144 Years Ago A Panic Shut Down The Stock Market For The First Time (Cashin)

“[O]n Saturday, September 20, 1873, for the first time in its history, the NYSE closed in response to a panic. (The word circuit breaker had not been invented yet….er…..neither had circuits.) A week or more before, one of the most renowned firms in American finance and especially U.S. Treasury auctions came under a cloud of suspicion. The firm was Jay Cooke & Company. And, on most continents, it was seen as a key player. After all, its aggressive style had made it the key underwriter for the billions of Treasury bonds issued during and after the Civil War. (Contemporary competitors had shied back fearing that deficit spending had gotten out of control.) Anyway, the concern about in this key brokerage firm only confused the market at first. But as this day approached, there were hints that the problems would spread to other brokers. On the 18th, liquidation of equities showed up at the ‘first call.’

For most of its first century of existence, the NYSE was a ‘call market.’ The chairman, or other senior officer, would call out the name of one of the listed issues. Brokers who had an interest in that ‘issue’ would arise from their ‘seats’ and begin to bargain with any other brokers arisen from their ‘seats’. When transactions ended in that issue (assuming they were not all buyers), brokers returned to their ‘seats’ and the chairman called the next issue on the roll. When the last issue was called, the session officially ended. There were two sessions each day. […] So, here they were. Rumors surfaced that, perhaps some other brokers were involved and the first call on the 18th turned soft. The second call turned soggy. Prices were down and with no on-going after market; all you could do (as the banks did) is await the next call.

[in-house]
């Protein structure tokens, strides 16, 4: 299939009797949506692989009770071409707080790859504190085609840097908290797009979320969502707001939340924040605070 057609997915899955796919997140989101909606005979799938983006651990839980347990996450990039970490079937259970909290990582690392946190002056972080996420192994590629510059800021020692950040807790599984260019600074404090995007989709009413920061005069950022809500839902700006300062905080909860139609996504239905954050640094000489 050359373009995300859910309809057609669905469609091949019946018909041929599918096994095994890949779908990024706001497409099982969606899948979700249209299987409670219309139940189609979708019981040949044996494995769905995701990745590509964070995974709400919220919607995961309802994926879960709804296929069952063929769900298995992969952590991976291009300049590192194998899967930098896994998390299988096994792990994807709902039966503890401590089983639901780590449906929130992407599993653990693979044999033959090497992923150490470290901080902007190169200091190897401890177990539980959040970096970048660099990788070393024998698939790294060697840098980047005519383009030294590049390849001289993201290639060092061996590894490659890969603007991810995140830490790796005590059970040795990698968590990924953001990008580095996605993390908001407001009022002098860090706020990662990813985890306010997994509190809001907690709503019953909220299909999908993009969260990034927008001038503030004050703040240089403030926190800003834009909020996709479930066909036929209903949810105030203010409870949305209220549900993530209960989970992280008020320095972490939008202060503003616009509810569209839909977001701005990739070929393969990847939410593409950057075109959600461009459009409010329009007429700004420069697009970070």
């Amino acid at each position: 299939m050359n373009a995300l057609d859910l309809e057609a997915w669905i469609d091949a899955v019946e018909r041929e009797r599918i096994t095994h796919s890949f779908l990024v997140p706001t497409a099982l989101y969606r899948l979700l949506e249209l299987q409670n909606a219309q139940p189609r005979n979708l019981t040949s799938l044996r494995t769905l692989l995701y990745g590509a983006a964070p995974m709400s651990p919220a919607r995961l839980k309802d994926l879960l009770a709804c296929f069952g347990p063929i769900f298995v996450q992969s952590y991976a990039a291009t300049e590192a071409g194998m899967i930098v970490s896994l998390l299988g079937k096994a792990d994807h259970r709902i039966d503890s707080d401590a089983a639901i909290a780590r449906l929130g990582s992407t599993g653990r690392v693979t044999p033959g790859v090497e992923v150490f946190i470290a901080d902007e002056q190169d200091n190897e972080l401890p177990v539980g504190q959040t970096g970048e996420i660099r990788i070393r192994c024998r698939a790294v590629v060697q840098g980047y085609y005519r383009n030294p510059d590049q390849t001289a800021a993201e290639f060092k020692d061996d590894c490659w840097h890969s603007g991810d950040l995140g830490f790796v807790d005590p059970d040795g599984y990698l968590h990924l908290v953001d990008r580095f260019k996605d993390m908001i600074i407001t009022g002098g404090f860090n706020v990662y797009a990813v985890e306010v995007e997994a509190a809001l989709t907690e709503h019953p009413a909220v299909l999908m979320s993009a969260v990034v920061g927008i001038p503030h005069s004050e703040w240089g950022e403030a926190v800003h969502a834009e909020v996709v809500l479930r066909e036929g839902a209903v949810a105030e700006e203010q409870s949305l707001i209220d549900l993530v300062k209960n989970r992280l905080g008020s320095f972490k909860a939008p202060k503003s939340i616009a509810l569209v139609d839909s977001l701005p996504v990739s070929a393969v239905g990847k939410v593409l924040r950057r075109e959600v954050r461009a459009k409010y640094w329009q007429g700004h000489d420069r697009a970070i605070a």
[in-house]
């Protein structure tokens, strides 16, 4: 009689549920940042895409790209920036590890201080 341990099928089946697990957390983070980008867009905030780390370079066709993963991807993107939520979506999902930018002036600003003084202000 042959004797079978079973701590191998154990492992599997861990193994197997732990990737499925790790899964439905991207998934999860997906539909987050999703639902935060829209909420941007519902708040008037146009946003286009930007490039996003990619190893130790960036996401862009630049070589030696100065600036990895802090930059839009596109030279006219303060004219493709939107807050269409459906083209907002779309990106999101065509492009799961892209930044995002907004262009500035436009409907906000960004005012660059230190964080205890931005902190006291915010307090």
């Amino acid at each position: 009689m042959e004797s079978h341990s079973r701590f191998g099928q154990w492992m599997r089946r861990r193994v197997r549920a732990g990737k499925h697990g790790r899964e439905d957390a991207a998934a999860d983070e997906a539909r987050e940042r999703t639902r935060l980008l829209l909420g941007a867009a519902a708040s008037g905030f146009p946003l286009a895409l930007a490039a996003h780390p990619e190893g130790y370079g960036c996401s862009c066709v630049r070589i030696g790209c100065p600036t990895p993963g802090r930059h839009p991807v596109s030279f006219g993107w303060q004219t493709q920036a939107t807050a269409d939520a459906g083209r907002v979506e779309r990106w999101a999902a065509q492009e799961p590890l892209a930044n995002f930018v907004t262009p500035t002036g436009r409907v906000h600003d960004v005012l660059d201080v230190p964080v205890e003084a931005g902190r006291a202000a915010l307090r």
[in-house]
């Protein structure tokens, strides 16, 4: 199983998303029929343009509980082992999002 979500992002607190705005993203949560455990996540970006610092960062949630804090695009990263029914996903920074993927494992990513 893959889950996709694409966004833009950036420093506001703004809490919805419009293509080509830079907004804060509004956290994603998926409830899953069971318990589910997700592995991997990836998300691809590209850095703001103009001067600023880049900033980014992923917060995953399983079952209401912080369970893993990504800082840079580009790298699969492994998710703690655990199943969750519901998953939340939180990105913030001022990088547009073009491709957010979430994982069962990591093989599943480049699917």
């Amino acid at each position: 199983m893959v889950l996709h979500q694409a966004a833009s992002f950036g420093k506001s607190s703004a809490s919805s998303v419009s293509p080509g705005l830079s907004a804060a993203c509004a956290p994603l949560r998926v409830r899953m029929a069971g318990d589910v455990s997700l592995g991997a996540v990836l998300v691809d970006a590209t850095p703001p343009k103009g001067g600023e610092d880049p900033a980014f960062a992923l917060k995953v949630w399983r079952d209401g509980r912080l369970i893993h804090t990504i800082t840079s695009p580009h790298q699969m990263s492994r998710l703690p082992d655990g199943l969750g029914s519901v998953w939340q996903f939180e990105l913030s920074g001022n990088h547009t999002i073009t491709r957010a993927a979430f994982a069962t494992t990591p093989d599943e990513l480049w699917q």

The morning call on the 19th was messy and the afternoon call was just a disaster. Outside, in a heavy rain, crowds gathered on Wall Street to withdraw securities and money from brokers. By the morning of the 20th anyone who was in the phone book (if there had been one at the time) was rumored to have been impacted by the problem. So, naturally the morning call on Saturday the 20th was a disaster. So much so that the Exchange opted to close until the crisis calmed (skipping the P.M. call). Close they did and for a lot more than one ‘call.’ But, but perhaps because banks and investors naturally needed some means of evaluating holdings, they reopened about ten days later. However, the rumors would not go away and liquidations and defaults continued. The history books call it the Panic of 1873. And, it put the American economy in a tailspin for years. (Nearly 10,000 businesses failed.)”

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Until recently, Chinese hardly borrowed at all. Now, debt is the only way to keep up.

China’s Dangerous House Price Boom Is Spreading (BBG)

Hefty mortgages have pushed up Chinese household debt, reducing their room for maneuver should income growth stall, according to recent research by Gene Ma, chief China economist at the Institute of International Finance in Washington. In general, it’s debt that’s the warning sign. As developers and households become more leveraged, the risk is that a price downturn doesn’t remain contained within the property market. “The high leverage will amplify the damage to the economy if a property bust happens,” said Bloomberg Intelligence economist Fielding Chen. “The shock wave will be passed onto the entire financial system, and losses will be greater,” he said. Once home prices tumble, about 40% of Chinese banks will be hit hard, according to a recent research note from Ping An Securities.

Analysts have argued that the debt load in the Chinese property market is far from a carbon copy of the situation in Japan’s bubble era before its bust in the 1990s, nor is it similar to the sub-prime crisis in the U.S. a decade ago. With down payment requirements of at least 20% for first purchases and as much as 70% for second homes, China’s household mortgages still stand at relatively safe levels, said Wang Qiufeng, an analyst at China Chengxin International in Beijing. Ping An Securities also argues that the odds of a property crash happening in the near term are very small. But as household debt-to-income ratios have risen almost to levels seen in advanced economies, the potential impact on the economy of a popping bubble would be considerable.